You can't imagine a kid, squatting with his back against the rear wheel so he can't be seen from the street? Because he's up on the kerb, and the car is parked in close ... frogapplause dabbles in frolicsome explanatory diagrammetry, she may be able to help.
Alessio's car was a SEAT. Our apartment block didn't have its own parking spaces so any residents with cars had to battle for a spot on the street in front. If it helps, the kid was about 15. I used to see him around at a nearby traffic intersection where he was one of those smear-a-rag-across-your-windscreen-and-hold-hand-out-for-money service providers. One day I read in the local paper that he had been deported. After cleaning a woman's windscreen she had declined to pay, so he had helped himself by reaching in and - can you translate palpitare la tetta under your breath - feeling her up. She reported him to the police.
We have a few black walnut trees on our property. If you've ever harvested them, you'll understand why, now, we leave them for the various fauna that frequent the area. They are quite valuable and I've tried to convince my children to make a little business of selling them - to no avail. They just don't want to work that hard for a bit of nutmeat. Can't say that I blame them. Maybe one day...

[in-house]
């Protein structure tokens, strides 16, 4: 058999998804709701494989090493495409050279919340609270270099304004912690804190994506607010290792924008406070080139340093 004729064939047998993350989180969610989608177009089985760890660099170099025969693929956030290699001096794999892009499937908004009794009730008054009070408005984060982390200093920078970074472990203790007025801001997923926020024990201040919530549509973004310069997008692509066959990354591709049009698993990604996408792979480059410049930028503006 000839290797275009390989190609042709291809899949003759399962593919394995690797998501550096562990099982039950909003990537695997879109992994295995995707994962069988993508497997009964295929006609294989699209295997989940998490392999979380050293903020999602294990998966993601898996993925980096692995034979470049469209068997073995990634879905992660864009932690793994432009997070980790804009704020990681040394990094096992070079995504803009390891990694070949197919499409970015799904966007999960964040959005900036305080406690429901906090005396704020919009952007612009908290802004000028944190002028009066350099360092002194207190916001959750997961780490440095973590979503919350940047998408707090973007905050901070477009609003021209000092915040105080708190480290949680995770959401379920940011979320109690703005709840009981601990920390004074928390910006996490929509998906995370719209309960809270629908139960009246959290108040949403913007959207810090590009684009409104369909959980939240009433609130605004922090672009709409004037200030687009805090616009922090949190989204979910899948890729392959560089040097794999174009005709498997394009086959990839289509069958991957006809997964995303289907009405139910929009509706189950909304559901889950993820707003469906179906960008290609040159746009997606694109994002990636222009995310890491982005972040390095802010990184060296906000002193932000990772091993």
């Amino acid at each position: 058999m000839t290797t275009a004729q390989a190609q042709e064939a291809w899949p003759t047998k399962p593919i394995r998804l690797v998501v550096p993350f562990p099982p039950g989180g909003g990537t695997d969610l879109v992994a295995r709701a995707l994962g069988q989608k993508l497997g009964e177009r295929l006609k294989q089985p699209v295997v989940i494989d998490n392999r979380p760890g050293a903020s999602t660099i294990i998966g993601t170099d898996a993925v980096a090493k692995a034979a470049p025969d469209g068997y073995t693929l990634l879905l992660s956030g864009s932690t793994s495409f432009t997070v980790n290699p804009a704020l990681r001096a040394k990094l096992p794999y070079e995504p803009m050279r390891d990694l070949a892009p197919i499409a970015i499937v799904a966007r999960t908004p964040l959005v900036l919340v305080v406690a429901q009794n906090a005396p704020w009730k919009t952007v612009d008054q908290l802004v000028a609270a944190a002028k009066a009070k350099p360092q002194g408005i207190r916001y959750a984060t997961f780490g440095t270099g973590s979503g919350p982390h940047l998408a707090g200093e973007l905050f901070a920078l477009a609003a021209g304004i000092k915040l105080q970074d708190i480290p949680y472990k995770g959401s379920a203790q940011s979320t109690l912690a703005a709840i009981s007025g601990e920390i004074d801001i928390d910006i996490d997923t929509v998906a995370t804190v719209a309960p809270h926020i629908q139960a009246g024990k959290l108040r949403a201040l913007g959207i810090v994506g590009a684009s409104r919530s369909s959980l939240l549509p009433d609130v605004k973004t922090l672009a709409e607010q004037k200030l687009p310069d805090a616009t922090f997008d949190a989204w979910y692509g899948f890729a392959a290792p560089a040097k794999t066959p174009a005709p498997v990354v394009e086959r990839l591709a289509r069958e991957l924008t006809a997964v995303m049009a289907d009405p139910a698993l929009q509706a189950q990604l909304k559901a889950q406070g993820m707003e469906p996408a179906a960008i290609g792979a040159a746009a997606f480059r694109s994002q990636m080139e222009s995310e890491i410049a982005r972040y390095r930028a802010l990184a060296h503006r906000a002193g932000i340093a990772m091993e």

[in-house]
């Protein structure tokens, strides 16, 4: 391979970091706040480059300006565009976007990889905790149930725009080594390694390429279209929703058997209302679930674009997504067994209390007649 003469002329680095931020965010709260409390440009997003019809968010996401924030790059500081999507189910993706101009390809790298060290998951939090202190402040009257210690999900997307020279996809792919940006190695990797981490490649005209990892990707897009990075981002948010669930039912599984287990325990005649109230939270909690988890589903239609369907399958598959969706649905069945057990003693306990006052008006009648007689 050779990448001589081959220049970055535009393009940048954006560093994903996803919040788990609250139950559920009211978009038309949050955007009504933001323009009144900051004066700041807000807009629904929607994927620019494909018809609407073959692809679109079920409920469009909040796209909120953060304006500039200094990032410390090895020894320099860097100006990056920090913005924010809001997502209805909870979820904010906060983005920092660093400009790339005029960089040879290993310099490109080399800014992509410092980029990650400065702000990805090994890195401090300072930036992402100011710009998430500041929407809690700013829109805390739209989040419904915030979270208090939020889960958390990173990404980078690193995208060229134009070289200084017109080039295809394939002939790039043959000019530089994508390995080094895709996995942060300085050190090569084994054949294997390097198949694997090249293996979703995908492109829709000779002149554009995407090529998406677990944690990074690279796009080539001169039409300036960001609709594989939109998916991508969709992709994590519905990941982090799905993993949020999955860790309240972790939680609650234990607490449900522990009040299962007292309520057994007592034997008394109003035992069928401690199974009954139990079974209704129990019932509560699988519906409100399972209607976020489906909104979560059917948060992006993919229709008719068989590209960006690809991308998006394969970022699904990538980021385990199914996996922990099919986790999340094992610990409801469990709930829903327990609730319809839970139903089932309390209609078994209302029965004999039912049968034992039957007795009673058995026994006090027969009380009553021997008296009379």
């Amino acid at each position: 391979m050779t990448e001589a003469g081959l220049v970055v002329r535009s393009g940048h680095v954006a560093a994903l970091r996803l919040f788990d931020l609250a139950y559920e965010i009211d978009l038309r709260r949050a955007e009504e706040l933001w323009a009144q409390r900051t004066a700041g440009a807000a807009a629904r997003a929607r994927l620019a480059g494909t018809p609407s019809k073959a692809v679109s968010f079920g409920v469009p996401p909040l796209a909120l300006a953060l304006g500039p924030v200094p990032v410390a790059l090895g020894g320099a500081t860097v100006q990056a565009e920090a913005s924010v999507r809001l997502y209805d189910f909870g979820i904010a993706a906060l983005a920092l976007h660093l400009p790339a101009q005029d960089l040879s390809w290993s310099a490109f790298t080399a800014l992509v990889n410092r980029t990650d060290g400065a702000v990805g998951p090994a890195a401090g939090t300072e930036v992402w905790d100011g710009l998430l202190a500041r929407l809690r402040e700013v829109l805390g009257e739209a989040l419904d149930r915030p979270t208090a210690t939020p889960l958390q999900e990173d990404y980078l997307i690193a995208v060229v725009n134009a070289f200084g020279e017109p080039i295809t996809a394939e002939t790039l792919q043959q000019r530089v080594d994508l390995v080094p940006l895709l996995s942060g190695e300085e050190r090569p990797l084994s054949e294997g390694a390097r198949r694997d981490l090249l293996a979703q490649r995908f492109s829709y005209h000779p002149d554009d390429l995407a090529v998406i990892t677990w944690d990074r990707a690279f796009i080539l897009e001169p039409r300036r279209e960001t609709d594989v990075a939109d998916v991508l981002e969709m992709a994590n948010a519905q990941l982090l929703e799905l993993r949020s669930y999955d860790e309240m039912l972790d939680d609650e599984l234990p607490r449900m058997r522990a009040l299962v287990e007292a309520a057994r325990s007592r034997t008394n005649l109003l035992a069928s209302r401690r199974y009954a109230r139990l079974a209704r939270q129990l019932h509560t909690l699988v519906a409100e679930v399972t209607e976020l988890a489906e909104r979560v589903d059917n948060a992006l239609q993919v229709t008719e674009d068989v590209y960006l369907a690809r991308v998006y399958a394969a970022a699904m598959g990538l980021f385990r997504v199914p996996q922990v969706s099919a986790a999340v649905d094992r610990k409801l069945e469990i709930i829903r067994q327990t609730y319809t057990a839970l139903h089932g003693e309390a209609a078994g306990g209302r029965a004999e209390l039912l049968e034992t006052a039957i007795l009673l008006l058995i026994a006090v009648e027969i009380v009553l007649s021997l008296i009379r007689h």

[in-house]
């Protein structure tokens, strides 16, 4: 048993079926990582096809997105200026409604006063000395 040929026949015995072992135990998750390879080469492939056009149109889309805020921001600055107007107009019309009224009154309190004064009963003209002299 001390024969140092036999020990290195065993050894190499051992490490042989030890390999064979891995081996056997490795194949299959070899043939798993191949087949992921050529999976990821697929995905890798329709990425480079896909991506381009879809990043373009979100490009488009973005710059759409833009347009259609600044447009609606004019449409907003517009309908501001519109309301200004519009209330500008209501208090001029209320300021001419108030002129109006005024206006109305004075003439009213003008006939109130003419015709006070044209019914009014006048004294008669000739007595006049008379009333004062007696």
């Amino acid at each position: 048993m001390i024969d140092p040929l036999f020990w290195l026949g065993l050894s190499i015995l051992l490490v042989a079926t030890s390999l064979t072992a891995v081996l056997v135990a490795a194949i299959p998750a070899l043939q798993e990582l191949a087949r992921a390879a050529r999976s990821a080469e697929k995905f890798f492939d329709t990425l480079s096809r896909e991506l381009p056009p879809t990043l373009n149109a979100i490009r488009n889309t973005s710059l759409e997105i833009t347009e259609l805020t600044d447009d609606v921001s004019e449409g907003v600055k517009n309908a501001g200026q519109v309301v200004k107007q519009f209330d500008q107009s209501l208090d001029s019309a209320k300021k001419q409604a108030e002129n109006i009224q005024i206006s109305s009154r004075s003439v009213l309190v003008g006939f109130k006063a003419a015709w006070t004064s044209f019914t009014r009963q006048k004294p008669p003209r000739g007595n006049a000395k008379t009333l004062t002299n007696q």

When I lived in Italy I had a friend with a walnut tree in her yard. The yard was set somewhat below the street behind the property, so much so that the canopy of the tree was at eye level for people up on the footpath. Sitting in the back-garden decadently sipping tea we would often hear voices floating down from the street, "Oh, look, a walnut tree!" (Trees are so scarce in the centre of old Italian mediaeval towns that they require exclamation marks). This particular black walnut was quite prolific and showered the courtyard with nuts in autumn. Every time I visited poor Elena she begged me to take some and we spent hours raking up nuts and leaves. I became pretty good in the end at walnut-everything: walnut slice, walnut bread, walnut pesto, etc. I was back visiting the town earlier this year and passed by Elena's door - she no longer lives there, as far as I know - with still a faint expectation that there might be a bag of winter leftovers still waiting for me. I can't remember having bought walnuts since I left Italy. It just seems ... wrong. Confession that will probably corrupt otherwise-wistful anecdote: I once took a handful of those walnuts and hurled them out of the bathroom window at a kid who was shitting on the tyre of my flatmate's car.